Jubilee 2000/USA Condemns New Loan Program for AIDS Drugs
Campaign calls for debt cancellation, plus grants for prevention,
testing and treatment programs, improvement and construction of
health care facilities, and the provision of generic medicine.
On July 19, 2000, the US Export-Import Bank announced a pilot program
to finance $1 billion per year in exports of HIV- and AIDS-related
pharmaceuticals and supplies to Sub-Saharan Africa.
Under this program, major U.S. drug companies will offer their name-
brand products at a discount, and Ex-Im Bank will finance their
export with five-year loans to 24 eligible countries. Most of the
loans are expected to carry an interest rate of about 7 percent.
The price of various so-called combination therapies of drugs, which
can substantially prolong the lives of HIV patients, range between
$10,000 and $15,000 each year per patient. Drug companies are
expected to reduce those prices to between $1,000 and $2,000 per
patient in sales to impoverished countries. The U.S.-backed loans would then finance the purchase of the drugs by African countries at
those lower prices.
Jubilee 2000/USA condemned the new loan program, calling it, "a
repeat of the flawed loan schemes and tied aid that have led to the
current debt crisis...Even if US pharmaceutical companies sell their products at a discount, they are still unlikely to be affordable for the average African afflicted with HIV/AIDS." The plan "would
significantly increase an overwhelming debt burden that is already crippling economies, destroying health care systems, and closing
Jubilee 2000/USA called, instead, for debt cancellation. "Such debt
cancellation could relieve these countries of tens of billions in
debts - far more funding than is currently being proposed in any HIV/AIDS response initiative. The US and its allies should also
address the HIV/AIDS pandemic with other real solutions, such as
grants for prevention, testing and treatment programs, improvement and construction of health care facilities, and the provision of
generic medicines. The Export-Import Bank loan scheme is part of the problem, not the solution."
More than 13 million Africans have died from AIDS and nearly 24
million people on the continent have either HIV or AIDS. More than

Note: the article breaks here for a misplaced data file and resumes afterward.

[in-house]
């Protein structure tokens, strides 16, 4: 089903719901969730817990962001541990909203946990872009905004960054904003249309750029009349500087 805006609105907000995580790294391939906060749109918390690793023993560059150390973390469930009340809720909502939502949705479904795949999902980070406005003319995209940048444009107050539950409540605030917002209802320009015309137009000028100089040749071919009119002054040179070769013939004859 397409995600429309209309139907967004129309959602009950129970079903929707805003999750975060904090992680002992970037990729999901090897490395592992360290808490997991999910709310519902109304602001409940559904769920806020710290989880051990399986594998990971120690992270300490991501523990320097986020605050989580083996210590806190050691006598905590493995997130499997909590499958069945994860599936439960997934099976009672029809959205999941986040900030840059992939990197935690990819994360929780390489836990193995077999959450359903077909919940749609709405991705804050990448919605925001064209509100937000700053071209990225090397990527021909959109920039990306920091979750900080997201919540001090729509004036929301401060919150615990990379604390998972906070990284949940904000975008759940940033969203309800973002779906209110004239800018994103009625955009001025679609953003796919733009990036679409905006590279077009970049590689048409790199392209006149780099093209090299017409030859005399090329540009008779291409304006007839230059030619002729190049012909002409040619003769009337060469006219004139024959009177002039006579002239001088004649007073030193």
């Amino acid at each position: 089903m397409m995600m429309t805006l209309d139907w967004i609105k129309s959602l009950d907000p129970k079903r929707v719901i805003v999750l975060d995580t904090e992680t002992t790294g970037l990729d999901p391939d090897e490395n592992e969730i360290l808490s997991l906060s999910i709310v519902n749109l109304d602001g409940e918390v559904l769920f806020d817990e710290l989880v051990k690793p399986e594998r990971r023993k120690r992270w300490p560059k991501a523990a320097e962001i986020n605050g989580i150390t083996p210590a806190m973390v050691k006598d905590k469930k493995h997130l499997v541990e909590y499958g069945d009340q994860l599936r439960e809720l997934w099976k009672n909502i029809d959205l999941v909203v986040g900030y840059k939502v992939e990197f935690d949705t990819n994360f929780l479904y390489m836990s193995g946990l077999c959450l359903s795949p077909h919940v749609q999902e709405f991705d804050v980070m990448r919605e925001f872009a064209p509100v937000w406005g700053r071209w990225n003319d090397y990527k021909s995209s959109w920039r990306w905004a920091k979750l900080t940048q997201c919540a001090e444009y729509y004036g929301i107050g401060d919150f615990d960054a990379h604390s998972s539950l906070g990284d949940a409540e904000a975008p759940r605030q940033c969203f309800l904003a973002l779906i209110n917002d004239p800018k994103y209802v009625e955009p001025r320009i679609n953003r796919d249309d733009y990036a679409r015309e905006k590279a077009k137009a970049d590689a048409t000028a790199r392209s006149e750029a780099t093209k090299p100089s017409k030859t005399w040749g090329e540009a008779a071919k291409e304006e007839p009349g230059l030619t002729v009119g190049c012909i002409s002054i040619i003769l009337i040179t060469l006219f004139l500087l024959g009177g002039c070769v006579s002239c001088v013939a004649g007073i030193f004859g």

two-thirds of those with AIDS live in the sub-Saharan region and
economists have said the escalating epidemic is the biggest threat to
the continent's economy.
What is the Ex-Im bank? The Ex-Im Bank is an independent U.S.
government agency established in 1934 to create US jobs through
exports. Using funds from the federal government, it helps finance
the sale of U.S. exports primarily to countries considered "emerging markets" throughout the world, by providing loans, guarantees, and insurance. In October 1997, Congress reauthorized Eximbank's operations until the year 2001.
Learn more about HIV/AIDS in Africa, and about the loan program, from
web links at the end of this message!
Jubilee 2000/USA Statement:
Jubilee 2000/USA Denounces New Export-Import Bank Loan Initiative
Loans for HIV/AIDS will increase debt, undermine cost effective
Jubilee 2000/USA denounces the recently announced initiative of the
United States Export-Import Bank regarding HIV/AIDS. This new
initiative would provide loans at commercial interest rates to African nations suffering from the scourge of HIV/AIDS so that these
nations could purchase treatment drugs from US pharmaceutical companies. These loans would have a repayment term of five years.
Jubilee 2000/USA condemns this initiative on several counts. These loans will perpetuate the destructive cycles of indebtedness. Our platform specifically speaks to the need for lenders to also bear responsibility for debts. This initiative is a repeat of the flawed loan schemes and tied aid that have led to the current debt crisis. The US government is rightly seeking debt cancellation for many of these countries, yet this program would significantly increase an overwhelming debt burden that is already crippling economies, destroying health care systems, and closing schools. Many of these countries suffering from the HIV/AIDS pandemic are so poor they cannot borrow at commercial rates, and instead receive grants or
concessional lending from donor agencies. The HIV/AIDS pandemic is a
humanitarian crisis, not a marketing opportunity for US
Since the first AIDS deaths were recorded in the 1980s, 83 percent of
these deaths have been in sub-Saharan Africa, and 95 percent of the
world's AIDS orphans are Africans.
The Export-Import Bank program would require African nations to
purchase HIV/AIDS drugs from US pharmaceutical companies. Thus, the
primary beneficiaries of this program will be US pharmaceutical
companies, not the poor of Africa. This initiative also draws attention from the critical issue of HIV/AIDS drug prices. Rather
than provide access to new resources, it may instead pressure African
nations not to purchase cheaper, generic drugs to fight HIV/AIDS. Even if US pharmaceutical companies sell their products at a
discount, they are still unlikely to be affordable for the average
African afflicted with HIV/AIDS.
The international campaign to cancel the crushing debt of the world's impoverished countries has forced the United States and its rich allies in the Group of Seven to take steps to address the crippling